Hayes v. State of N.Y. Atty. Grievance Committee, 10-1587-cv (2d Cir., Mar. 5, 2012)
The U.S. Court of Appeals for the Second Circuit held two aspects of New York’s attorney advertising rule unconstitutional. Both aspects related to the disclaimer requirement that must accompany claims of specialization.
The Second Circuit addressed the propriety of New York’s attorney advertising rule. The issue on appeal was whether the requirement of a prominent disclaimer accompanying any claims of attorney specialization was constitutional as applied to a lawyer who held a certification from the National Board of Trial Advocacy (NBTA). Reversing the U.S. District Court for the Western District of New York, the Second Circuit held part of the disclaimer requirement unconstitutional. The court addressed two aspects of the disclaimer rule. Namely, the required text of the disclaimer and the mandate that it be “prominently made.”
The required text of the disclaimer rule involved three components: “ The [NBTA] is not affiliated with any governmental authority[,]  Certification is not a requirement for the practice of law in the State of New York [,] and  does not necessarily indicate greater competence than other attorneys experienced in this field of law.”
Guided by Supreme Court precedent almost directly on point, the court found no infirmity in the first component because, absent such an assertion, there would be a risk that some members of the public would believe that the NBTA was affiliated with the state. The second component, however, could not be deemed constitutional because, absent some support for it in the record, the harm targeted by such language (i.e., confusion over what is or is not required to practice law) was too speculative. The court found the third component most problematic because it had the capacity to create as much confusion as it remedied. Specifically, the court noted that that component might lead some members of the public to erroneously believe that an NBTA-certified attorney had no greater qualification than a non-NBTA-certified attorney. The court’s conclusion regarding the third component was informed by the relatively extensive and rigorous requirements that underlie NBTA certification.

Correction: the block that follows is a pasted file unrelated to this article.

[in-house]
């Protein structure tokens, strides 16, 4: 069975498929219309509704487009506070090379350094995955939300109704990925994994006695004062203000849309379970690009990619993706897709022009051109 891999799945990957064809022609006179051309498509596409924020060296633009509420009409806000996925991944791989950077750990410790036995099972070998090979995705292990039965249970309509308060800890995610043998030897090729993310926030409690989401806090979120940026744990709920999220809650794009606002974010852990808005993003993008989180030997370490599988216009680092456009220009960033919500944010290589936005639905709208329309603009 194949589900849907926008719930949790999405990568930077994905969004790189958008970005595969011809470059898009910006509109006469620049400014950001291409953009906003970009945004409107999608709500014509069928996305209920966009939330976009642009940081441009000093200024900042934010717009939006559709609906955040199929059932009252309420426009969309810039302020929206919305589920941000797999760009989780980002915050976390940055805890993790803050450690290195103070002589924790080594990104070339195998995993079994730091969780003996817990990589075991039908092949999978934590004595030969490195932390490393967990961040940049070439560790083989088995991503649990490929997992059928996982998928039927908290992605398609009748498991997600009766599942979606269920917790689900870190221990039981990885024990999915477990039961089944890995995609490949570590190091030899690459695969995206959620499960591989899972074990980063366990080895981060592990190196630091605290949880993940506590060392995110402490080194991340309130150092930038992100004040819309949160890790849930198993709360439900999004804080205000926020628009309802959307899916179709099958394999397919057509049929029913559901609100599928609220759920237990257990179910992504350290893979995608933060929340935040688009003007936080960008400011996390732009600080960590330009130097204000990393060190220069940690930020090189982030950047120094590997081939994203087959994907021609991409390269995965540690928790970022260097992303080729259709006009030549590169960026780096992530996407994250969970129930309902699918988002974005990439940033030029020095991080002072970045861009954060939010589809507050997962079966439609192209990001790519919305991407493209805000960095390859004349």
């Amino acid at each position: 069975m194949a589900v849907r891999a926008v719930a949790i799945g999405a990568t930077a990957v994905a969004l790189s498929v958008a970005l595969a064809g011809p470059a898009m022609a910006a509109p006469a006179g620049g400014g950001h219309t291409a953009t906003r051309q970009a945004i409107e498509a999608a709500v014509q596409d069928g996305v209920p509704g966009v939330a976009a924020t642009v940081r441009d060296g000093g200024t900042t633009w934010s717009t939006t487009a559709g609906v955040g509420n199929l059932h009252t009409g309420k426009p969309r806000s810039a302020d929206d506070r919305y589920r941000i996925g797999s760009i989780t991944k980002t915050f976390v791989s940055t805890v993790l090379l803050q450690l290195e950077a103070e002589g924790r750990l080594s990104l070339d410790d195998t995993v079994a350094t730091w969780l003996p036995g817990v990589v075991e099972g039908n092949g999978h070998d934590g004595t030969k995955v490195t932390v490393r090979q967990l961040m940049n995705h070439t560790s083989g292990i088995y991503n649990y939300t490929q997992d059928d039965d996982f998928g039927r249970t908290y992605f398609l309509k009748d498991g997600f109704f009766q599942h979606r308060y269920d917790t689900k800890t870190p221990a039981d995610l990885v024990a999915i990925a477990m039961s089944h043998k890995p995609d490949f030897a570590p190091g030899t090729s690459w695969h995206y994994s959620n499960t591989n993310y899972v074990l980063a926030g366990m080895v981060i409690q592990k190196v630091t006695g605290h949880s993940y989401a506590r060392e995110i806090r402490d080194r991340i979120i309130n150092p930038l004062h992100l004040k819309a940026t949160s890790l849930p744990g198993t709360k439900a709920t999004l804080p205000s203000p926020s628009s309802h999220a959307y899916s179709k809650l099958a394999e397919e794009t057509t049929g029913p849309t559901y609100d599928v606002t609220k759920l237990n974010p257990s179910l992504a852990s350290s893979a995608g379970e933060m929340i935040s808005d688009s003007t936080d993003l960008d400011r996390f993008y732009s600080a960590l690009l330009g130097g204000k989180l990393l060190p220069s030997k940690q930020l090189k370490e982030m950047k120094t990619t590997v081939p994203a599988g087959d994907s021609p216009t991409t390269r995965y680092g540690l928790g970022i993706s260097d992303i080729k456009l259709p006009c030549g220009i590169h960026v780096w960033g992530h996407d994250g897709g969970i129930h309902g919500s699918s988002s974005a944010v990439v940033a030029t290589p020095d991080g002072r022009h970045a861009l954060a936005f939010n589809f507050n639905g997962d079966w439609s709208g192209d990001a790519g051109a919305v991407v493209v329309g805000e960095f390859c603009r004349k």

The court then held that the requirement that such disclaimers must be “prominently made” was unconstitutionally vague as applied to the lawyer. The disclaimer at issue was placed on a billboard with lettering six inches high. The court held that a lawyer of average intelligence could not anticipate that lettering of that size could be construed as not “prominently made.”
Significance of Opinion
While attorney advertising has been heavily regulated for over a century, such strictures have increasingly come under attack since the mid 1970s when the U.S. Supreme Court first weighed in on their constitutionality. This opinion helps further delineate the extent to which state agencies may control attorney advertising. Additionally, unlike many prior opinions in this arena, this opinion addresses the extent to which such agencies can compel speech, rather than the extent to which they can restrict speech.
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